That’s just common sense.


"Science commits suicide when it adopts a creed." – Thomas Henry Huxley

"There is something fascinating about science. One gets such wholesale returns of conjecture out of such a trifling investment of fact." – Mark Twain


From Reno, Nevada, USA       


Followup:

October 31, 2011

One day after this Broad View radio editorial about science, the UK Daily Mail ran an article which details yet another attempt by the Global Warming crowd to fudge facts and blur the truth so as to limit individual freedoms in the name of carbon control.

The article addresses the BEST study, which was directed by Richard Muller, a physicist at Berkeley. Apparently, Muller's fellow author of the BEST study, Professor Judith Curry, who chairs the Department of Earth and Atmospheric Sciences at the Georgia Institute of Technology, was outraged and flabbergasted by the claims Mr. Muller has been making in the popular press that BEST proves once and for all that Global Warming skeptics are wrong. According to her, the study does no such thing, and Curry's permission was neither sought nor received for the publication of such claims.

If that's not awkward enough, last week statistician Doug Keenan provided detailed analysis of the faulty statistics behind the BEST study, and asked if maybe Muller was trying to politically influence the upcoming IPCC meeting in Durban, South Africa. Could there be a better example of leftwing politics polluting science than a Berkeley scientist lying about Global Warming to influence a United Nations meeting?
November 4, 2011 - Ironic: in a column supposedly warning us about the dangers of losing our science and religion, he bashes evolution, which has been continuously supported by evidence for over 100 years. And why is evolution under attack? Because of religious dogmatism. The author should purchase a mirror, and ponder the nature of his evolved human nature, and having done so, to repent. Jesus was for truth, not nonsense. The Bible is misunderstood by religious zealots, and science is misunderstood by the same people. That is the real danger. - T.J., Pennsylvania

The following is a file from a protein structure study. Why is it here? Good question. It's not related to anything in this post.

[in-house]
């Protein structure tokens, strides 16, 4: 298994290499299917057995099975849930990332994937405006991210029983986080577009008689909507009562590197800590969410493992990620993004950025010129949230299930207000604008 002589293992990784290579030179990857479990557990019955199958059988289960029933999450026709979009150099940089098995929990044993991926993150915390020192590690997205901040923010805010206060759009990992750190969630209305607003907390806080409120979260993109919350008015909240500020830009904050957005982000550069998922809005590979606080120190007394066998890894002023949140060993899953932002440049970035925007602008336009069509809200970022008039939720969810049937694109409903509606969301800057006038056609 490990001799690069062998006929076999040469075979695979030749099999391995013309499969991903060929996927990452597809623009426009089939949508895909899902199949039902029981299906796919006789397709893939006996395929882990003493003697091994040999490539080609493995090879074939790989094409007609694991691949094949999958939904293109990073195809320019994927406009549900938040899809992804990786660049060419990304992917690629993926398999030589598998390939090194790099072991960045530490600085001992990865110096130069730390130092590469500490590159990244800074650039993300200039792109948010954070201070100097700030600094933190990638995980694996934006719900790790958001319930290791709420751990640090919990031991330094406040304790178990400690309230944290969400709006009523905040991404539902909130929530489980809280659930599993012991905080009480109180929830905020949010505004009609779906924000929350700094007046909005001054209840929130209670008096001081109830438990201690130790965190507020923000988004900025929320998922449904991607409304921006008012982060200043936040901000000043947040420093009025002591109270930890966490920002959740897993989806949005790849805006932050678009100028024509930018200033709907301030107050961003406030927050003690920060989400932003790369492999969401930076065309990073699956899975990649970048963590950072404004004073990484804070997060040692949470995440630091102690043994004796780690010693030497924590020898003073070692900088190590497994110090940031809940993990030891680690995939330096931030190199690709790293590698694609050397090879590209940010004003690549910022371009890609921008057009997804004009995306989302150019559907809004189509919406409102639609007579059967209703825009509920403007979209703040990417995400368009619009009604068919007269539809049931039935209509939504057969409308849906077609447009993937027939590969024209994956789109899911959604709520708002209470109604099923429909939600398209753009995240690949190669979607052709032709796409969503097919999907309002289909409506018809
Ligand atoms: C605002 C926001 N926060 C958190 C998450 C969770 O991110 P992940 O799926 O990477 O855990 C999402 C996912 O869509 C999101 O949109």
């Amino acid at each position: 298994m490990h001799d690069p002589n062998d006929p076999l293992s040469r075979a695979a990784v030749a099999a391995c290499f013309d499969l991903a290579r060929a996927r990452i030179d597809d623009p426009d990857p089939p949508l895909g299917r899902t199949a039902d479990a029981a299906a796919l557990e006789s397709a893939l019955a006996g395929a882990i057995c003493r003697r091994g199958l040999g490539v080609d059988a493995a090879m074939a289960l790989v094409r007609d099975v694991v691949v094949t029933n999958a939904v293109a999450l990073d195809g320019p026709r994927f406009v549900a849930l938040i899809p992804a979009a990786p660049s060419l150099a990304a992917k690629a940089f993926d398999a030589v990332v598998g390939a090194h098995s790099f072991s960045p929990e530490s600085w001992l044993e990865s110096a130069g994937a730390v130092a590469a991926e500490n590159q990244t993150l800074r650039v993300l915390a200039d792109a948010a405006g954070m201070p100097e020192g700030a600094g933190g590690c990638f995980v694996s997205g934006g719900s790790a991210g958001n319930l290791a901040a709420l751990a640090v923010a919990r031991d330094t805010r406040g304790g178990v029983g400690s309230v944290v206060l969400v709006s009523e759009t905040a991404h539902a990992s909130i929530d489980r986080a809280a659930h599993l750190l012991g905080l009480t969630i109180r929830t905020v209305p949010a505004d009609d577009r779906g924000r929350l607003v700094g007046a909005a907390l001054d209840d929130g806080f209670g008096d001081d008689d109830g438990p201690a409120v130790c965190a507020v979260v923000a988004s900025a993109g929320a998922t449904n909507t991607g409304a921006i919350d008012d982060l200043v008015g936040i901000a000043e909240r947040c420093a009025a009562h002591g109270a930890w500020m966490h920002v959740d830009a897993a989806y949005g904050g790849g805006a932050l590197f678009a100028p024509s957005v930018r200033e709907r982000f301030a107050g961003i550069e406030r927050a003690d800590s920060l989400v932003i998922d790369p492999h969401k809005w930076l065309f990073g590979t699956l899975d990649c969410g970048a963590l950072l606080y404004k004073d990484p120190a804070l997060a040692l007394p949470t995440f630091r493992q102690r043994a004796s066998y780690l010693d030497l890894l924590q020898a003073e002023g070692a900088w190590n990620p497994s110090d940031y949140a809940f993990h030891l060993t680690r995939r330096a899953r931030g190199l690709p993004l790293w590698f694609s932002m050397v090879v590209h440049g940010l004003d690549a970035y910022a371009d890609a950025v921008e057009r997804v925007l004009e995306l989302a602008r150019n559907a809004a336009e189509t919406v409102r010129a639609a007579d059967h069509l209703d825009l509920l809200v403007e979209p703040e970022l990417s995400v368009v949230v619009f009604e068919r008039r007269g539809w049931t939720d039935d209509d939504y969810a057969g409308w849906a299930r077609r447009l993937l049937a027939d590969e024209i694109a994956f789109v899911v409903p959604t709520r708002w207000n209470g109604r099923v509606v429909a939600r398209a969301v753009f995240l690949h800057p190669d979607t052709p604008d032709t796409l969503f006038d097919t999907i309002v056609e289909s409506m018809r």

J.P. replies: I don't consider myself a religious zealot but thank you for the compliment. Evolution is not a true scientific theory because the way it is promulgated means it cannot be disproved – whatever fossil or lifeform they discover, the theory is modified to fit the facts. Plus, perhaps because of the way the "theory" is constantly modified to conform with new information, it is not useful for making predictions. So that is two of the necessary prerequisites for a valid scientific theory, both of them missing in action. I think what we have with Evolution is dogmatic orthodoxy employed as an underlying assumption, rather than a testable scientific theory.

October 31, 2011 - Nice essay. Much of what you complain about it not science, per se, but things cross-dressed as science ("a dog and pony show engineered by the ignorant for the benefit of the addled"). Remember that Eisenhower also warned us about the academic-government complex in the same speech that gave us the military-industrial complex. Fun fact of the day - the claim that fingerprints are unique to an individual has never been scientifically validated and, as a matter of logic, can not be. - Mysterian, New York
J.P. replies: I thought I was the only person alive who had doubts about fingerprints.